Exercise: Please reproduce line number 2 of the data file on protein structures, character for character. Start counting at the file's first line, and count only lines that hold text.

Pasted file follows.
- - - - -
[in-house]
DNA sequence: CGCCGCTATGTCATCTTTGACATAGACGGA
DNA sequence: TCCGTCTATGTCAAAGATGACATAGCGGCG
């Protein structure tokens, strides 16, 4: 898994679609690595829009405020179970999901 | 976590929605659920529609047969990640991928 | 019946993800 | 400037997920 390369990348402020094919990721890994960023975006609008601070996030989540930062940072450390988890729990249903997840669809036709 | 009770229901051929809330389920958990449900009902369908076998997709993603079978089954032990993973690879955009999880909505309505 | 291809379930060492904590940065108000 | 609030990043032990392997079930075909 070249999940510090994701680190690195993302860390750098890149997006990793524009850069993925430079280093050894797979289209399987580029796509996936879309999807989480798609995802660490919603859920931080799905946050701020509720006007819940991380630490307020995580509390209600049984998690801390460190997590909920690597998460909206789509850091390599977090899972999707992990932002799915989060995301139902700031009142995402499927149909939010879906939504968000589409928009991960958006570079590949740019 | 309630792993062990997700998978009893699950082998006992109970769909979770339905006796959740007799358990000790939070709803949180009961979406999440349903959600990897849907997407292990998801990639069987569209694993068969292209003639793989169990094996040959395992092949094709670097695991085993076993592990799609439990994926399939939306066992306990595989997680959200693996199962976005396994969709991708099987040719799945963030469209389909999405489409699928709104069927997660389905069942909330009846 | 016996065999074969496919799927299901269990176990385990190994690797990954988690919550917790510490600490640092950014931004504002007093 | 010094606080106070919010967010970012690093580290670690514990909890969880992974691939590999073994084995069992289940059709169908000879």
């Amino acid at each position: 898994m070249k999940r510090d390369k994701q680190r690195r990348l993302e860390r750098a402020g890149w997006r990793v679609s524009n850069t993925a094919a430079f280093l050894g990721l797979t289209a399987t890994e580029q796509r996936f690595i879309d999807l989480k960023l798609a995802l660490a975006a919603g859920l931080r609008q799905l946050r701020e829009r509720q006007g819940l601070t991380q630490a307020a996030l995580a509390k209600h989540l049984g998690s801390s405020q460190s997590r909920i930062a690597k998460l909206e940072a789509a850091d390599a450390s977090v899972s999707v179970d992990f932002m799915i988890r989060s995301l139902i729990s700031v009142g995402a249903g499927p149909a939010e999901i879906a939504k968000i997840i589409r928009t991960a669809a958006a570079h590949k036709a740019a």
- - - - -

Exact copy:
DNA sequence: CGCCGCTATGTCATCTTTGACATAGACGGA